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We have discussed the so-called at or near full employment economy that we have today and I have been constantly pushing back on that narrative citing the number of folks taking jobs who were not considered in the labor force before they took that job and therefore not counting towards the unemployment rate before they started working.
Here's a visual from FRED (all graphs courtesy of Warren Mosler at his blog):
Here's the flows of people from employed to out of the labor force (not counted):
Clearly, there is slack in the economy and the U3 unemployment rate is not an accurate reflection of labor tightness.
Someway it became harder to be counted as in the labor force and easier to be counted outside of it when not employed.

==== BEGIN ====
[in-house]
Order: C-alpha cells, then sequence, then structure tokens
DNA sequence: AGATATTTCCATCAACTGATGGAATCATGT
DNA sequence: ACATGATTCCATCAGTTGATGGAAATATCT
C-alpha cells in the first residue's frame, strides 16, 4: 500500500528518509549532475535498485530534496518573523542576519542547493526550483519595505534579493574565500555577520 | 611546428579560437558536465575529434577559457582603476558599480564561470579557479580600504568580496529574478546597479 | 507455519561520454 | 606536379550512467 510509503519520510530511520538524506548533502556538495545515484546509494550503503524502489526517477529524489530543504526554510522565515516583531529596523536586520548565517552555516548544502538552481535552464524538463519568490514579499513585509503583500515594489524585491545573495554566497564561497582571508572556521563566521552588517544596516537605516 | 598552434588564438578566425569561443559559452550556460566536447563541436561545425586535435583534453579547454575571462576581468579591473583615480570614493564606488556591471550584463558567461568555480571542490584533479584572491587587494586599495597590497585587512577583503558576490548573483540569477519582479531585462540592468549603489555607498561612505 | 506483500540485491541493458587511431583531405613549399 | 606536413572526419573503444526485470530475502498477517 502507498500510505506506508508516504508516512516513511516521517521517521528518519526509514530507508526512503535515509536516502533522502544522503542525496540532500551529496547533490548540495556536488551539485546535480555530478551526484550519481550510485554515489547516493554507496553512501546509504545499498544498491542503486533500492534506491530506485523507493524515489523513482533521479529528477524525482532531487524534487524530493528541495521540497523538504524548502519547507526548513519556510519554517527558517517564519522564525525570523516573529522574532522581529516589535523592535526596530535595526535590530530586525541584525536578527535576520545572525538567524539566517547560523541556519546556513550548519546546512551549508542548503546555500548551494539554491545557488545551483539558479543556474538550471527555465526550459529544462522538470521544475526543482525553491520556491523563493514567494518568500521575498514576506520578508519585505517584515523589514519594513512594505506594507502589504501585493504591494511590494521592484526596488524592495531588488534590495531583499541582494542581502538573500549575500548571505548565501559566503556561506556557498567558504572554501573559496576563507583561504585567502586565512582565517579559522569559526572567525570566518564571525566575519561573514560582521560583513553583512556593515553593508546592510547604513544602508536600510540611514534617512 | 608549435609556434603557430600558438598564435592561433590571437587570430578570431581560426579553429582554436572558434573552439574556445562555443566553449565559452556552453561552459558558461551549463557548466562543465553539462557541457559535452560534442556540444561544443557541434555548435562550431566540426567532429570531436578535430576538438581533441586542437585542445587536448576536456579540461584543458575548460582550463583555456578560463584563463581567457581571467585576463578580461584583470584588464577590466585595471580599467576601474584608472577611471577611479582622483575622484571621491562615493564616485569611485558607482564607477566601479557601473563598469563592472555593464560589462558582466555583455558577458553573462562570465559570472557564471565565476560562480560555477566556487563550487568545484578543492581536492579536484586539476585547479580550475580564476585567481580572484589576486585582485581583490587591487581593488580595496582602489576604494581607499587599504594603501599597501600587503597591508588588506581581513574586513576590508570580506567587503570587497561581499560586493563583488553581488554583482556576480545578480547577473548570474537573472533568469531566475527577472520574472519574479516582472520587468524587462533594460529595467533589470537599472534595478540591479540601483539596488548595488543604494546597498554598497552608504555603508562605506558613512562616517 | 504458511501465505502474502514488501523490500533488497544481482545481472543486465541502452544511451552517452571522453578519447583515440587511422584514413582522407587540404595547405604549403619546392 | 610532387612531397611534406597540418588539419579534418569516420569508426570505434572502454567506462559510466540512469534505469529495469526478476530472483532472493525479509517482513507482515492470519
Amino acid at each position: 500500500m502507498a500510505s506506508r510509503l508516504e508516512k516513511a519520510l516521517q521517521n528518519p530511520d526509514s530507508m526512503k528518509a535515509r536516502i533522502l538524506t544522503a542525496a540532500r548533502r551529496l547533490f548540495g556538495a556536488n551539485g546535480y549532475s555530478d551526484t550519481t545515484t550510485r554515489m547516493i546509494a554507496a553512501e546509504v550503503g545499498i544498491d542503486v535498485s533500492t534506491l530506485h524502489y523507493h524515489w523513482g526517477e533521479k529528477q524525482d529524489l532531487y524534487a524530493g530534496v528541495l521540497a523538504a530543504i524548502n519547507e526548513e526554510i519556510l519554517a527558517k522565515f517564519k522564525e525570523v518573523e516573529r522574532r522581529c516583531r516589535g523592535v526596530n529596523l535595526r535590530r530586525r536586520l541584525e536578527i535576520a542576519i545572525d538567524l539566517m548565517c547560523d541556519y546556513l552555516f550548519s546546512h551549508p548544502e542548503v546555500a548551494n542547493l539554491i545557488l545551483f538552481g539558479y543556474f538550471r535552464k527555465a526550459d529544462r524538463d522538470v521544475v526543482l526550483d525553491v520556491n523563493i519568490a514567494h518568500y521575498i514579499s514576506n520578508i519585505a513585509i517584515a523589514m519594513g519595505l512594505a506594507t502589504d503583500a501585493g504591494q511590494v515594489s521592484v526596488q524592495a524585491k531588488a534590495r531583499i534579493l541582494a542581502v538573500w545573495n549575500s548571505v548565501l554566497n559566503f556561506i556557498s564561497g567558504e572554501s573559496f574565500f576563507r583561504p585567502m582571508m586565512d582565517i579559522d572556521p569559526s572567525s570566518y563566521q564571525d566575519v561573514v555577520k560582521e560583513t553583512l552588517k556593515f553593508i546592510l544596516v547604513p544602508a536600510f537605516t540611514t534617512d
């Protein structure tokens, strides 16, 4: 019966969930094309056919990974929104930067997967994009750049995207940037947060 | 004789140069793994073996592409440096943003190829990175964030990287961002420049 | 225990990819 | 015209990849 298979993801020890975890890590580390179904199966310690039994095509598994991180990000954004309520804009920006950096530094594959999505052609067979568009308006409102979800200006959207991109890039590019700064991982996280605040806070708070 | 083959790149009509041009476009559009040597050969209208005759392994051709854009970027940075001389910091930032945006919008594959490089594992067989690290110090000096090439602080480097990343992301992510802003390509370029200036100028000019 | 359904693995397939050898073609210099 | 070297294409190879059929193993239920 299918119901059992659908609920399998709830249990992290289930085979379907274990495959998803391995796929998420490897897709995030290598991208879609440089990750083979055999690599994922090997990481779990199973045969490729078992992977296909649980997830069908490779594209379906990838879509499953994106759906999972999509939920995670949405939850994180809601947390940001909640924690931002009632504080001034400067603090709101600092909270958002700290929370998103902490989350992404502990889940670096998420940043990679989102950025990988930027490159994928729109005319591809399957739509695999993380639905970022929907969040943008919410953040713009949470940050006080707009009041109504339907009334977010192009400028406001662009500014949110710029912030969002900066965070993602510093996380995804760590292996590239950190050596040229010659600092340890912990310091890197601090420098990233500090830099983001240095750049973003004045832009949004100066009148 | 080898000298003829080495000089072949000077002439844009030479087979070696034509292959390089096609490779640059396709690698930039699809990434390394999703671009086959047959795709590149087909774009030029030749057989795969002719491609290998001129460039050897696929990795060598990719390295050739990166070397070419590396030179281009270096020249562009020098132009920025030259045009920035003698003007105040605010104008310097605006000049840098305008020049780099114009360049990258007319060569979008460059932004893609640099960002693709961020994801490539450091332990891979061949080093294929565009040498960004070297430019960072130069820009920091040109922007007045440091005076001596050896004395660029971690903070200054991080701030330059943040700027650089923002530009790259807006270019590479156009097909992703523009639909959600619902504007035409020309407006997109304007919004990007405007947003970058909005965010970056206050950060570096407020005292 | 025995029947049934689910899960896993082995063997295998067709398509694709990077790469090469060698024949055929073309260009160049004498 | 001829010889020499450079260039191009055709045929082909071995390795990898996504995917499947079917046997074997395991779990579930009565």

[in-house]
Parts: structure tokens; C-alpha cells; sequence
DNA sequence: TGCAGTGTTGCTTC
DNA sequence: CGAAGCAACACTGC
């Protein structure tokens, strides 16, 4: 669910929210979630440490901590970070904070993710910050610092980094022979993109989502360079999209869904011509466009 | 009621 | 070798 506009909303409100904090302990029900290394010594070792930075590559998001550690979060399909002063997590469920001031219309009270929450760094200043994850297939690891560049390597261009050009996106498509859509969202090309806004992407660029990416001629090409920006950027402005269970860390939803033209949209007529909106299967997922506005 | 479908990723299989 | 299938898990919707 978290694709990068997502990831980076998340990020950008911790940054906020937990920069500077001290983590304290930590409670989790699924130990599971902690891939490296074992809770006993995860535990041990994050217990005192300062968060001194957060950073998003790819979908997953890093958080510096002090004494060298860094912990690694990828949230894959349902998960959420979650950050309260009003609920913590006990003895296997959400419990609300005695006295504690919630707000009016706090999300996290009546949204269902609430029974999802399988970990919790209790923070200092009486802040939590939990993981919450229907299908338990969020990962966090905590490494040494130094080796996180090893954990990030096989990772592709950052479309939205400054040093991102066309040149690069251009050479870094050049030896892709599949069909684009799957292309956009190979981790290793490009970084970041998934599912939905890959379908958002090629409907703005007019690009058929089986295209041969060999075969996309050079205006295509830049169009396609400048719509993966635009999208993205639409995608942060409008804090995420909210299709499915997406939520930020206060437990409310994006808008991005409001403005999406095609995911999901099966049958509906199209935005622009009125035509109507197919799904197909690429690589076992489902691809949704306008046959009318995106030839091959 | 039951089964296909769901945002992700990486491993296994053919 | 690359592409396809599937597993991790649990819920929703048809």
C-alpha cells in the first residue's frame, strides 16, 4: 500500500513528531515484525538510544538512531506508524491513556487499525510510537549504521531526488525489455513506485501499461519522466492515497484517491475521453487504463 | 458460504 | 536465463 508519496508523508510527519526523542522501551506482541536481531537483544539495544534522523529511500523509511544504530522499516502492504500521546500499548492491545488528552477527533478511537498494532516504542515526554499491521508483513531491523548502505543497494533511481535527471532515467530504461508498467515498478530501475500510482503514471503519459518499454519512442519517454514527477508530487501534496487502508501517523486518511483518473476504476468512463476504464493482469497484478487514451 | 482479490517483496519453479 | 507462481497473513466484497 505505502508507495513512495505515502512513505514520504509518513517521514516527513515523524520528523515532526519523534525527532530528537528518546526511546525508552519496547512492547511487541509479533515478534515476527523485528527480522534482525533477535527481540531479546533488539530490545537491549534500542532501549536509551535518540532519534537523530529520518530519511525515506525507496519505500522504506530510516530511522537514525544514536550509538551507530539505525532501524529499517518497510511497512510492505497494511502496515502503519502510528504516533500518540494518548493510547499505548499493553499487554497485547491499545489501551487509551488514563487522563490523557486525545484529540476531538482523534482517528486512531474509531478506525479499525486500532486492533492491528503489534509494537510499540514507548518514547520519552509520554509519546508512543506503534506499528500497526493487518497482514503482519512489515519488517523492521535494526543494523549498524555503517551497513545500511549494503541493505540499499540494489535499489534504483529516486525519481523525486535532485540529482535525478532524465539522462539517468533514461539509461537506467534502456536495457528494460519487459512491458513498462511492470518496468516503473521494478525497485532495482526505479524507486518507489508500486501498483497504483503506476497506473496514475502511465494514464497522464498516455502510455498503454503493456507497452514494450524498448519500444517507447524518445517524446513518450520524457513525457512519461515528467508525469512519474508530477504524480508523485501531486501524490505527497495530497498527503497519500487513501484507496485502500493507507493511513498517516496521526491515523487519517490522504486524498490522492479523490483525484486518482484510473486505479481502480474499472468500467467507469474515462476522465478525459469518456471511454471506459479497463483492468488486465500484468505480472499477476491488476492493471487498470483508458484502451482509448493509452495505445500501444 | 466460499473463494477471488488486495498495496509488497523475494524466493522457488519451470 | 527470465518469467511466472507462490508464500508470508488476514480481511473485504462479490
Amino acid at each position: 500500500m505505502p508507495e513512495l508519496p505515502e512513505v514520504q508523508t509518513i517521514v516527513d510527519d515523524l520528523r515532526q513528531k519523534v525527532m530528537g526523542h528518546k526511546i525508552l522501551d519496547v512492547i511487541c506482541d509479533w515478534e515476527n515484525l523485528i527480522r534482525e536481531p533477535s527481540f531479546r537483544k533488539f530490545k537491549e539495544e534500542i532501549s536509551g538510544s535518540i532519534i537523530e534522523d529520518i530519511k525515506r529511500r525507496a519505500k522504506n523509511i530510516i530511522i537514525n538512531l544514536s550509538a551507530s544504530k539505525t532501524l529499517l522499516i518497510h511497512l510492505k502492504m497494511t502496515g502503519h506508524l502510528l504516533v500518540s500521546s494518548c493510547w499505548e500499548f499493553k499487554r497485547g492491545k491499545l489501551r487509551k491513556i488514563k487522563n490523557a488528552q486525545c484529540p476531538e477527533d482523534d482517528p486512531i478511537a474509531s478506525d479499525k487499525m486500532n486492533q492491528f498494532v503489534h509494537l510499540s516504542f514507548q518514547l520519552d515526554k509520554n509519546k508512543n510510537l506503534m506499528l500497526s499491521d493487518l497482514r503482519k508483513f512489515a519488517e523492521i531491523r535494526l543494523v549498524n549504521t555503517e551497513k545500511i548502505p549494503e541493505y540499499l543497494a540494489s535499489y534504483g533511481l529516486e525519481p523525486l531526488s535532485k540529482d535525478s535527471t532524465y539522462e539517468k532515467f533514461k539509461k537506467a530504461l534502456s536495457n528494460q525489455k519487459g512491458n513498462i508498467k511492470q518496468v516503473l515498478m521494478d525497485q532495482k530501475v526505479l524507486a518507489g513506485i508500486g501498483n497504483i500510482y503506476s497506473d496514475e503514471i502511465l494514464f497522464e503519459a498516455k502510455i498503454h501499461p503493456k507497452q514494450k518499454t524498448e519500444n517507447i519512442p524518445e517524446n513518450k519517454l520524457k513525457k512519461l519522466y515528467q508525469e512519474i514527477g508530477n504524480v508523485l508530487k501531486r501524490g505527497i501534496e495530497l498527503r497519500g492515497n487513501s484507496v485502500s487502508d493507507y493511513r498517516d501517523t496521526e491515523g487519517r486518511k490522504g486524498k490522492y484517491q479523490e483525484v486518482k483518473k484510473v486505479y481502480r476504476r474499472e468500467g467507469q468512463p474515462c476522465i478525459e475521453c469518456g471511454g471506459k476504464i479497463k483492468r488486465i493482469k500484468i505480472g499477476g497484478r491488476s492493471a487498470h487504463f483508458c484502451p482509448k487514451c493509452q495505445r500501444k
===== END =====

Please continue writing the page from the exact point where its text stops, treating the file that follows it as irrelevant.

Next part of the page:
I don't work at the BLS so I can't tell you if their methodologies have changed or if estimation errors are the problem, or if the definition of labor force participation has 'narrowed,' but there are clearly a lot of people taking jobs who weren't in the labor force the day before and that means the U3 number is under-counting them, and they may not all be 'captured' by the U6 estimates.
This goes a long way in explaining why we have not seen the expected wage and salary increases that accompany tight labor environments.